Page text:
Want to change the look of your container garden? "Paint" your terra cotta, stone, or concrete containers with yogurt. It encourages the growth of moss. You’ll have a classic-looking garden in no time at all!
If your potted plants seem to be drying out quicker than a cat on a hot tin roof, try mulching them with very fine gravel. Remember to wash the gravel first to remove any dust or debris, and then spread it from 1/4" to 1/2" thick over the soil around your plants. With smaller pots, you can also place each plant, pot and all, in a container filled with peat moss. The moss acts as an insulator and helps the plants hold their moisture.
Watch your hanging baskets, too. If a basket gets very dry, take it down and let it stand in a bucket half filled with water for an hour or so until the soil is thoroughly wet.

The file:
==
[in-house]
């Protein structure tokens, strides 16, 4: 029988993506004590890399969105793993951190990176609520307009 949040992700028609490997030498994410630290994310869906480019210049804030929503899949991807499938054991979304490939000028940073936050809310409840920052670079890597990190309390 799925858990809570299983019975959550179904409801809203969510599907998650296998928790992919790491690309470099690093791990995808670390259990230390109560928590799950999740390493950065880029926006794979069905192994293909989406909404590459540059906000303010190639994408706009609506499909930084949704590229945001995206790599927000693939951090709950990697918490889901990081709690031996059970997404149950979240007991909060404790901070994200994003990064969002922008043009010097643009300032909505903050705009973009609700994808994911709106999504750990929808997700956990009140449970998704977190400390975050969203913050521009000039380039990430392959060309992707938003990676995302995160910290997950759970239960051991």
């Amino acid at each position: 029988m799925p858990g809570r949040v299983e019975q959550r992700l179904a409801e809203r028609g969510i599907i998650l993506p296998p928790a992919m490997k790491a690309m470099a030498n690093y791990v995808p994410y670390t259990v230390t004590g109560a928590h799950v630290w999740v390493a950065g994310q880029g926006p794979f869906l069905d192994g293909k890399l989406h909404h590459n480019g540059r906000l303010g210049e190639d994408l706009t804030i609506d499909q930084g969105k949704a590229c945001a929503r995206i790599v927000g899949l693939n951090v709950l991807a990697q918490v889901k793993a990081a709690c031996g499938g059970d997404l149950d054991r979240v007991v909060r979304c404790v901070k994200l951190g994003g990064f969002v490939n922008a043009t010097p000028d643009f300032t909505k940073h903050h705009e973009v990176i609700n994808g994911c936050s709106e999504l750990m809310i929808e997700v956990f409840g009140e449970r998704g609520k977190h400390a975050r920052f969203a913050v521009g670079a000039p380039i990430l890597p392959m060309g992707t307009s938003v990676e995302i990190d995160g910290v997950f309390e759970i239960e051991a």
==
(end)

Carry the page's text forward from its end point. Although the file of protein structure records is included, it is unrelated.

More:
Empty the contents of used tea bags on the soil around your plants and cover with mulch. As you water your garden, the tea leaves will decompose and nourish your plants’ roots.
To get your bromeliads to bloom, try putting them (pot and all) in a clear plastic bag with an apple. Keep ’em in the bag and out of direct sun for about a week. The apple will give off ethylene gas, and start the flowering process.
If the lower leaves of your plants are breaking or rotting off, it could be your pot that’s the problem. Smooth the edges of the pot by rubbing an old wax candle along the rim. This will give your plants a nice, smooth edge to lean against.
Watch out for extreme temperatures; with the end of September comes cold weather, and that can mean trouble for your container gardens. If your plants are going to be outdoors during the chilly temperatures, set the pots in a large plastic bag, and add a bunch of straw, sawdust, leaves, or other packing material. Next, place the pot on a block of wood. This will help to insulate the plant roots, and the pot itself, against the effects of the cold weather. Also, try to move your plants to a sheltered spot, where they’ll have some protection from the cold winds.